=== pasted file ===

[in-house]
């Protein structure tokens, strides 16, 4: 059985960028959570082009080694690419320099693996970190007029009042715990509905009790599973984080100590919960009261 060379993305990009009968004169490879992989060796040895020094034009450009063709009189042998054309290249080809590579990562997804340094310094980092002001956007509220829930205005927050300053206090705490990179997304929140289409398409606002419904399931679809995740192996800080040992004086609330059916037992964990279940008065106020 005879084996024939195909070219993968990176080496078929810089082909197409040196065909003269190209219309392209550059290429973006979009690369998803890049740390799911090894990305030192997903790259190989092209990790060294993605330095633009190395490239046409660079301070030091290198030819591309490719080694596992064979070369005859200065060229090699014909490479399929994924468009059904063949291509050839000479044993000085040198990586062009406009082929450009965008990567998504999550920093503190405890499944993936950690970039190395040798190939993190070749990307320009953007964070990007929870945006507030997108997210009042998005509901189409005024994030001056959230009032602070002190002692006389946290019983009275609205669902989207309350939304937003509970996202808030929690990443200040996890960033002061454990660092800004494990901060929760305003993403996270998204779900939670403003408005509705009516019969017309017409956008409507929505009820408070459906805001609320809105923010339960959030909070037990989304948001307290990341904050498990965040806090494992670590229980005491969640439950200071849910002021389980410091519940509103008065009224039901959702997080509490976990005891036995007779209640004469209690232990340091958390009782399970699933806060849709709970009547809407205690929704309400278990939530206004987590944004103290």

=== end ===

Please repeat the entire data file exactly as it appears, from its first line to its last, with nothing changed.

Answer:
[in-house]
């Protein structure tokens, strides 16, 4: 059985960028959570082009080694690419320099693996970190007029009042715990509905009790599973984080100590919960009261 060379993305990009009968004169490879992989060796040895020094034009450009063709009189042998054309290249080809590579990562997804340094310094980092002001956007509220829930205005927050300053206090705490990179997304929140289409398409606002419904399931679809995740192996800080040992004086609330059916037992964990279940008065106020 005879084996024939195909070219993968990176080496078929810089082909197409040196065909003269190209219309392209550059290429973006979009690369998803890049740390799911090894990305030192997903790259190989092209990790060294993605330095633009190395490239046409660079301070030091290198030819591309490719080694596992064979070369005859200065060229090699014909490479399929994924468009059904063949291509050839000479044993000085040198990586062009406009082929450009965008990567998504999550920093503190405890499944993936950690970039190395040798190939993190070749990307320009953007964070990007929870945006507030997108997210009042998005509901189409005024994030001056959230009032602070002190002692006389946290019983009275609205669902989207309350939304937003509970996202808030929690990443200040996890960033002061454990660092800004494990901060929760305003993403996270998204779900939670403003408005509705009516019969017309017409956008409507929505009820408070459906805001609320809105923010339960959030909070037990989304948001307290990341904050498990965040806090494992670590229980005491969640439950200071849910002021389980410091519940509103008065009224039901959702997080509490976990005891036995007779209640004469209690232990340091958390009782399970699933806060849709709970009547809407205690929704309400278990939530206004987590944004103290």